The Friends of Thandolwethu NPO organised two days rich of events on the Reggio Emilia and decolonised education inspired approaches to early learning.
This non-profit organisation is assisting members of the local community in setting up and running the Thandolwethu Early Childhood Development Centre in Samora Machel township, on the outskirts of Cape Town. Their goals are: raise funds to support training of the staff, build the centre, ensure quality educational activities, promote and disseminate innovative educational practices inspired by the Reggio Emilia pedagogic approach.
The recent initiatives included visits to local Early Childhood Development centres, participating to a radio programme, and organising a seminar and a workshop.
On Friday 17th May Catherine Collingwood, Reggio Emilia inspired Early Learning Practitioner and Deputy Chairperson of Friends of Thandolwethu, accompanied local and international academics to visit two ECDs in Samora Machel. This was followed by a panel interview with community radio IQFM, where the panelists – Dr Fikile Nxumalo, ECD consultant Joanne Peers, and Catherine Collingwood – touched on what is inclusive education, what are parents’ expectations about education, how is the community of Samora Machel involved in early learning of children, how to introduce and maintain diversity in education, and more. The audience was encouraged to interact by phoning in and ask questions or offer their opinion on the subject.
Educators, parents, teachers, atelieristas, ECD staff, academics, volunteers, and students got together on Friday afternoon at iThemba primary school in Capricorn for a seminar on the same subject. The keynote speaker, Dr Fikile Nxumalo, elaborated on “What is a Reggio Emilia and Decolonising Inspired Approach to Early Learning and how appropriate is it in the context of Cape Town?”. Born and raised in eSwatini, and now based in the US, Dr Nxumalo is a specialist in Reggio Emilia Inspired, decolonising early learning practices. She introduced key elements and values of the Reggio Emilia Approach to deepen knowledge of this practice, sharing her experiences of learning within place/context and introducing decolonial Early Childhood Education perspectives.
Her “provocation”, to use a Reggio Inspired language, was followed by reflection, discussion, and practical work in groups, facilitated by Joanne Peers, co-researcher in the project “Decolonising Childhood Discourses”. Professor Karin Murris, main investigator in the project “Decolonising Childhood Discourses”, closed the session with observations and left some open questions for the audience to continue this reflection in the next days and weeks, within their context. Artist Andy Mason captured the contents discussed during the day in a series of visual story-telling tables, while Claire Homewood drawings of contextual flora and fauna helped to ground the participants and to bring the attention to the immediate surroundings.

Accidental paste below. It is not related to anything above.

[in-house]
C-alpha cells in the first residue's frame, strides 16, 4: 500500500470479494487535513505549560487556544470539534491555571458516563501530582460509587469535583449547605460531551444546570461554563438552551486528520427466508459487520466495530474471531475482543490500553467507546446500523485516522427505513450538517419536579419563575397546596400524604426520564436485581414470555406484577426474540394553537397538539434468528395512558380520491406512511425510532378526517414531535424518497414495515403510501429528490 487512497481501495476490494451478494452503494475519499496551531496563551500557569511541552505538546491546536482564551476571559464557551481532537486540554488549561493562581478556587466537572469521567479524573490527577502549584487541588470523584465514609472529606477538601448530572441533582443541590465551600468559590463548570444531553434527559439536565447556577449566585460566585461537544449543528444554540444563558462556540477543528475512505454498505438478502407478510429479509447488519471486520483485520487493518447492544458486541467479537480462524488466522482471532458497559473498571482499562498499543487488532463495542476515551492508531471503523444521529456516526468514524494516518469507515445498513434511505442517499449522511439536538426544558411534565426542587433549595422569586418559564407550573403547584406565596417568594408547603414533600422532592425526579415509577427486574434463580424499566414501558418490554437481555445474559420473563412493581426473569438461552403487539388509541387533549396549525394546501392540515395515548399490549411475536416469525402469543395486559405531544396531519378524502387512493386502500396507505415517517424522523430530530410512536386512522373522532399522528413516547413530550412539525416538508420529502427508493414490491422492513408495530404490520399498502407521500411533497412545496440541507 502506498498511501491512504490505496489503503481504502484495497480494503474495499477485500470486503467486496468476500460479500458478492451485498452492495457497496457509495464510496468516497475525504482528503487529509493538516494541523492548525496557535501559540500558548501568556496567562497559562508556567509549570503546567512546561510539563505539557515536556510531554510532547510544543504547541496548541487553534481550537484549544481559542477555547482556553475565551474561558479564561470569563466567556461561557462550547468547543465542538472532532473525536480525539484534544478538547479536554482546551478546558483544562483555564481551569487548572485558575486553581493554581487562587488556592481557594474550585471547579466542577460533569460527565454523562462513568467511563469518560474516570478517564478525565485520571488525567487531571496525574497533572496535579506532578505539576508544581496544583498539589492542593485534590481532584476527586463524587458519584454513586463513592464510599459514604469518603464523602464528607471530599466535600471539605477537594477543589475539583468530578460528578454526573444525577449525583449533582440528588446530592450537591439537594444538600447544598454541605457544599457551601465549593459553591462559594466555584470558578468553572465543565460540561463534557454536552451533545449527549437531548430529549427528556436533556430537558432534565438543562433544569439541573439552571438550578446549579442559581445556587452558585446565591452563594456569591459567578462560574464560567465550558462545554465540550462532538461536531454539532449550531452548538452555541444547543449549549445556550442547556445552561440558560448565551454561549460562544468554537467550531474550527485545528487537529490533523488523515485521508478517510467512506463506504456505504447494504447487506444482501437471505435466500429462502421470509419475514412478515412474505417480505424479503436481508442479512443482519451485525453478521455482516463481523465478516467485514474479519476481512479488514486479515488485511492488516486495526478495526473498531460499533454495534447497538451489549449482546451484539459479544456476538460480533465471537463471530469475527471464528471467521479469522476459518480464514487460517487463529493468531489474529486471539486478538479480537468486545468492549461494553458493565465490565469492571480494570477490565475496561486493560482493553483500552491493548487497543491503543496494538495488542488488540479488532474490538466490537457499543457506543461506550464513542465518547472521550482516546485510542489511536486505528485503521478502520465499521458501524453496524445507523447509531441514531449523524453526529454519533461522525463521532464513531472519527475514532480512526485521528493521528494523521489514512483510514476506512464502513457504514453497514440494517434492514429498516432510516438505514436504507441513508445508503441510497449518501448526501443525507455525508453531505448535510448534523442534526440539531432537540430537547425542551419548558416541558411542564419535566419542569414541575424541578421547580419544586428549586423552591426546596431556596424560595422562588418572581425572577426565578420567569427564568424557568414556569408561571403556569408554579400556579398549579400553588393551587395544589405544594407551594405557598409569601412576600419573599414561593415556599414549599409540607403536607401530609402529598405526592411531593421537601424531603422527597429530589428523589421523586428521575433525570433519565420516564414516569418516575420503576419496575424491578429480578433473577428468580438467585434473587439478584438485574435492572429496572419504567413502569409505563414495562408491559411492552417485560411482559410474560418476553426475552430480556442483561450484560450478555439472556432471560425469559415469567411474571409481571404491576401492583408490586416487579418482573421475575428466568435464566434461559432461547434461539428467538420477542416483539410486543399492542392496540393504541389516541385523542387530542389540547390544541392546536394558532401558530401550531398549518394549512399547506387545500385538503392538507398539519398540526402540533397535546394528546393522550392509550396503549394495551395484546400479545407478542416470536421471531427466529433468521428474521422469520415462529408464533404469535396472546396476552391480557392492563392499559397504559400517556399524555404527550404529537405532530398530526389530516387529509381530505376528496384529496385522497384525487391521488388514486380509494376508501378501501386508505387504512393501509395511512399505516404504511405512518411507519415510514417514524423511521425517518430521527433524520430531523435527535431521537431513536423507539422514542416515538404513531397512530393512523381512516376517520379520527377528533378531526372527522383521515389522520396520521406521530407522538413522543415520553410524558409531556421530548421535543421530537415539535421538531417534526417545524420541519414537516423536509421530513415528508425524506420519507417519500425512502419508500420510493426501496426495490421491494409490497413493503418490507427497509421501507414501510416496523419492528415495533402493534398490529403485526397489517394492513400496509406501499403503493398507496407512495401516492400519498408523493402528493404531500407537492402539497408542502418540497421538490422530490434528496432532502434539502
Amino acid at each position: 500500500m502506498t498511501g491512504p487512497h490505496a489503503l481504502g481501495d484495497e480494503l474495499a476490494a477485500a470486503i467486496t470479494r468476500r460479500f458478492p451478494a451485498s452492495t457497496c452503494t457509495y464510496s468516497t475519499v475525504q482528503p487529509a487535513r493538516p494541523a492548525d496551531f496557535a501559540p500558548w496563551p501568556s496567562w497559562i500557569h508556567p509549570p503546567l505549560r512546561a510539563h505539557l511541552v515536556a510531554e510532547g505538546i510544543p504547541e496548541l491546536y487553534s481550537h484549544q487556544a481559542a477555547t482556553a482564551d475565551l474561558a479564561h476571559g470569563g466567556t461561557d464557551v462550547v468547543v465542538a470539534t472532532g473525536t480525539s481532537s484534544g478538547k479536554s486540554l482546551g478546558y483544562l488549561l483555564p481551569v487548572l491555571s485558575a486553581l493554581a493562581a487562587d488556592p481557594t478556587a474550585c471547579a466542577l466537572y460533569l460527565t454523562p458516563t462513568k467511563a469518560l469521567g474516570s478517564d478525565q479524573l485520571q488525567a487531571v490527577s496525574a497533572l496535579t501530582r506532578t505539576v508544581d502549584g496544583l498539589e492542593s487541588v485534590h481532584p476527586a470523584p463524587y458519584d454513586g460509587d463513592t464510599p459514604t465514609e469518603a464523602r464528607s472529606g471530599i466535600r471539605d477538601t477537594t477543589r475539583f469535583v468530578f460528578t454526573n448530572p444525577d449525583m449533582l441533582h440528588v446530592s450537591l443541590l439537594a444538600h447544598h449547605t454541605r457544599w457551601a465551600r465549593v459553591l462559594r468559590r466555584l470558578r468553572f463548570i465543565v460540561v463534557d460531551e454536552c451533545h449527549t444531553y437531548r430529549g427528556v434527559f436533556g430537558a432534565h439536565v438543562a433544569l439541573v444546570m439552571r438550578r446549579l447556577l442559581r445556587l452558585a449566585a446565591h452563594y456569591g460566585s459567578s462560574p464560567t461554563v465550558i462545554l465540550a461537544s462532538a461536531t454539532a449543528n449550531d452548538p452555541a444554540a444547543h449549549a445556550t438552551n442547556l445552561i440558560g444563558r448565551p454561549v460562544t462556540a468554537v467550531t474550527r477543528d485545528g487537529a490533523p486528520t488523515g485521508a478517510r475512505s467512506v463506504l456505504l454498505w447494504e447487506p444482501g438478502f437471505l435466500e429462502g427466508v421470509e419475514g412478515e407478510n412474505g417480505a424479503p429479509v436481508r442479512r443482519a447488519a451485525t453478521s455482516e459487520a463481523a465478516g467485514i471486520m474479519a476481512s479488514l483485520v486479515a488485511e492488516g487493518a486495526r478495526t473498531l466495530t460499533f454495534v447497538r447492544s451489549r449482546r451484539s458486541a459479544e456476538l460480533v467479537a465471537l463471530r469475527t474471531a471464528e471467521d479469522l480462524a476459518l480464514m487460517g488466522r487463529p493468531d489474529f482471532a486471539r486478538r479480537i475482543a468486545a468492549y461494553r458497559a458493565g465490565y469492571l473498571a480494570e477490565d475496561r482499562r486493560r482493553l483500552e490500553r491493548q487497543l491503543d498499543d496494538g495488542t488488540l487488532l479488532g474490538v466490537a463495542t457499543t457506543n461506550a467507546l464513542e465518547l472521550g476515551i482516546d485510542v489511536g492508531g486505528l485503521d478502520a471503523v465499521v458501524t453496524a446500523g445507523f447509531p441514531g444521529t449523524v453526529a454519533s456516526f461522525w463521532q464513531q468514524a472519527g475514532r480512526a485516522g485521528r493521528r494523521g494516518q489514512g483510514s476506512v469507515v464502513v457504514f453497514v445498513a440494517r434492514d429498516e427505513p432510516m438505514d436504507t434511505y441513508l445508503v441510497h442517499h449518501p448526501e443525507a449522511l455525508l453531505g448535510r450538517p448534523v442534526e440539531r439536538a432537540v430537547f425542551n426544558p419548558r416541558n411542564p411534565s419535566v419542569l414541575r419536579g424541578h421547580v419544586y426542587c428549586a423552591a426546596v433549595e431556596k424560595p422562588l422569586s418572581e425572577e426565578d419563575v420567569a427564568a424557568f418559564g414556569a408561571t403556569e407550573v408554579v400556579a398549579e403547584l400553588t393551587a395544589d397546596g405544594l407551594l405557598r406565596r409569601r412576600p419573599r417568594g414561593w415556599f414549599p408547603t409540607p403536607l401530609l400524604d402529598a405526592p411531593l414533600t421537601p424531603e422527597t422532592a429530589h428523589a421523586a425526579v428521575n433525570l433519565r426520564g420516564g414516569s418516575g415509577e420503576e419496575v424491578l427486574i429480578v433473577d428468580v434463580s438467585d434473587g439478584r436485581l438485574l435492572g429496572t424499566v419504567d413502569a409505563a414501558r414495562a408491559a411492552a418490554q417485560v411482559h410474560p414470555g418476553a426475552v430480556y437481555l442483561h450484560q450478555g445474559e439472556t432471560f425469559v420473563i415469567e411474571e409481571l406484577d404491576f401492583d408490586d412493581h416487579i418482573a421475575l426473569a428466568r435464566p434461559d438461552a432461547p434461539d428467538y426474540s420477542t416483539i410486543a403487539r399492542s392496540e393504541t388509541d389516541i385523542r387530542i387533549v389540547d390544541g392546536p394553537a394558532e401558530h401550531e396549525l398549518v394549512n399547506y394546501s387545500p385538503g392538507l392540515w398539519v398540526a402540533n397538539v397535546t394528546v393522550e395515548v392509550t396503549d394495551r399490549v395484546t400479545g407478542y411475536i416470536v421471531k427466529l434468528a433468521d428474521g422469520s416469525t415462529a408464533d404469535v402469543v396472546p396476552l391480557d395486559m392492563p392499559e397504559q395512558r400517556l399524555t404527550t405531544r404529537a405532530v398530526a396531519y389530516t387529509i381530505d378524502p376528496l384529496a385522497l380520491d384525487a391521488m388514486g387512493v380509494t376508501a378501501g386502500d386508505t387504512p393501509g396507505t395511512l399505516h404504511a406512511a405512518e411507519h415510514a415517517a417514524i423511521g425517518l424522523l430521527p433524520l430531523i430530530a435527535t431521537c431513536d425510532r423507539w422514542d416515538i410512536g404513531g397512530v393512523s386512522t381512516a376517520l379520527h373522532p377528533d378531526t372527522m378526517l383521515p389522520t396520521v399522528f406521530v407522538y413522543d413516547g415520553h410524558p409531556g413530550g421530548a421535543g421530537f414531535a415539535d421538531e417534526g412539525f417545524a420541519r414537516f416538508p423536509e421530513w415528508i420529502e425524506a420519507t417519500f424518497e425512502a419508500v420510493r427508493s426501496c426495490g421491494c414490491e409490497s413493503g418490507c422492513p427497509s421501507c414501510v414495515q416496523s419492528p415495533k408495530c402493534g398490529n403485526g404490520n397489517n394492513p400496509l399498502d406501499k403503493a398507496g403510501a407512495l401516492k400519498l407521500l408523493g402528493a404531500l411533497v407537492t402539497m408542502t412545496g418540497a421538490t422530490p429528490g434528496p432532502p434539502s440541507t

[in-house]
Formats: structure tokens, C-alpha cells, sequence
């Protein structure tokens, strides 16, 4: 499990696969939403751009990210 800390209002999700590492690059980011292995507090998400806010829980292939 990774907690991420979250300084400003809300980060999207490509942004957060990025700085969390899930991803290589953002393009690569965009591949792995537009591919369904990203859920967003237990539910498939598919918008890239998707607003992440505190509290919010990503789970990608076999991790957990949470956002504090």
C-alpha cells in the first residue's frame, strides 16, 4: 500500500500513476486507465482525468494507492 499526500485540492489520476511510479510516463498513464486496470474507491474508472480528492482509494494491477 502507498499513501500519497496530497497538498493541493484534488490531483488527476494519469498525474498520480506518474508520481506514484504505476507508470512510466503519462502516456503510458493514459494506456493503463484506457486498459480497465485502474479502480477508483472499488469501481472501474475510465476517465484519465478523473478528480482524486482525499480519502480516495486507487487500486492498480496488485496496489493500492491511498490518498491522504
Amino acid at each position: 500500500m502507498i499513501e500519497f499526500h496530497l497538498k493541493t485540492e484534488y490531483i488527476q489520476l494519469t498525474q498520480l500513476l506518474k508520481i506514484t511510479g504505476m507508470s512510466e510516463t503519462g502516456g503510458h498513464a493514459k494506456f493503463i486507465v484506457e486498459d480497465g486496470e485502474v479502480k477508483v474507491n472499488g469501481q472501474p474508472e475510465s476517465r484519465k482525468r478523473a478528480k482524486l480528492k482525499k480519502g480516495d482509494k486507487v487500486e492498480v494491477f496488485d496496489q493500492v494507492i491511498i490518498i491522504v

The inspiration, enthusiasm, and ideas shared on Friday culminated into a workshop held in Samora Machel on Saturday 18th May. Interestingly, in the true spirit of acknowledging community-based pedagogical inspirations, the participants were not only teachers and academics, but also parents, volunteers, and children. Community leader Nokubonga “Sbosh” Mepeni opened the event, and introduced the Consul of Italy, Emanuele Pollio, who encourages and supports the vision of a Reggio Inspired ECD in Samora Machel. Dr Fikile Nxumalo invited participants to share views on how learning happens in Samora Machel, what is the community role in learning, and what is quality education in Samora Machel; she then shared her reflections on the theme of a Reggio Emilia and Decolonising Inspired Approach to Early Learning.
The children engaged with natural and recyclable materials (shells, stones, plastic bottle lids, fabric pieces, cardboard boxes, ribbons, buttons, paint, clay…), while the participants observed what the children were doing, how they were doing it, what items interested the most, and what were the processes taking place, with the goal of sharing their observations later with the group.
Catherine Collingwood offered an overview and history of the Reggio Emilia Approach and presented some of Loris Malaguzzi’s ideas about the child as well as parents and community in the Reggio Emilia Development perspectives, exploring the resonances with the context of the opening conversation. The contribution of director, actor and puppeteer, Siphelo Mtshetsha connected the potential of creative arts in youth development to the discourse of the 100 languages of children in Reggio Inspired Approaches; he also demonstrated how to create puppets with inexpensive or recycled materials, and how to bring them to life.
For Friends of Thandolwethu NPO those were the first two public events. Much effort was invested in the organisation, and they were both successful, highlighting the interest for the theme of education and the need to create more opportunities for individuals with different perspectives such as parents, teachers, artists, and children to share their views.